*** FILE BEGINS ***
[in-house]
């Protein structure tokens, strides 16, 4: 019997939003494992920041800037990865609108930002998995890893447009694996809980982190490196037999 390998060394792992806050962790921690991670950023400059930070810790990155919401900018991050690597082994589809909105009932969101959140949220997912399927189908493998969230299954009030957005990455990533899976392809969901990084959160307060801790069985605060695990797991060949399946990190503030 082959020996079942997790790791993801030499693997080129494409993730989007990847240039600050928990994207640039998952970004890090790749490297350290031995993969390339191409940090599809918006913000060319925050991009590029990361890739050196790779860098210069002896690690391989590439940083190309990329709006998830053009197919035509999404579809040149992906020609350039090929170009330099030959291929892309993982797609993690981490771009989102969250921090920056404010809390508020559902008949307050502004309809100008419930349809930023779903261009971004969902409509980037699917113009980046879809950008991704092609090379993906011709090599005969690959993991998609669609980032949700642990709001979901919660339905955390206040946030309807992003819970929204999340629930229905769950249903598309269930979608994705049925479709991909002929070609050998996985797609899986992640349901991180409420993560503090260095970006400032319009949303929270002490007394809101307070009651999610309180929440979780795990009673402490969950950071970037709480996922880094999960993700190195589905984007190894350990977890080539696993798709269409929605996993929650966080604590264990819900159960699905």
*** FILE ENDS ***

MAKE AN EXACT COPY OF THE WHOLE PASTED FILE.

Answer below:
[in-house]
């Protein structure tokens, strides 16, 4: 019997939003494992920041800037990865609108930002998995890893447009694996809980982190490196037999 390998060394792992806050962790921690991670950023400059930070810790990155919401900018991050690597082994589809909105009932969101959140949220997912399927189908493998969230299954009030957005990455990533899976392809969901990084959160307060801790069985605060695990797991060949399946990190503030 082959020996079942997790790791993801030499693997080129494409993730989007990847240039600050928990994207640039998952970004890090790749490297350290031995993969390339191409940090599809918006913000060319925050991009590029990361890739050196790779860098210069002896690690391989590439940083190309990329709006998830053009197919035509999404579809040149992906020609350039090929170009330099030959291929892309993982797609993690981490771009989102969250921090920056404010809390508020559902008949307050502004309809100008419930349809930023779903261009971004969902409509980037699917113009980046879809950008991704092609090379993906011709090599005969690959993991998609669609980032949700642990709001979901919660339905955390206040946030309807992003819970929204999340629930229905769950249903598309269930979608994705049925479709991909002929070609050998996985797609899986992640349901991180409420993560503090260095970006400032319009949303929270002490007394809101307070009651999610309180929440979780795990009673402490969950950071970037709480996922880094999960993700190195589905984007190894350990977890080539696993798709269409929605996993929650966080604590264990819900159960699905």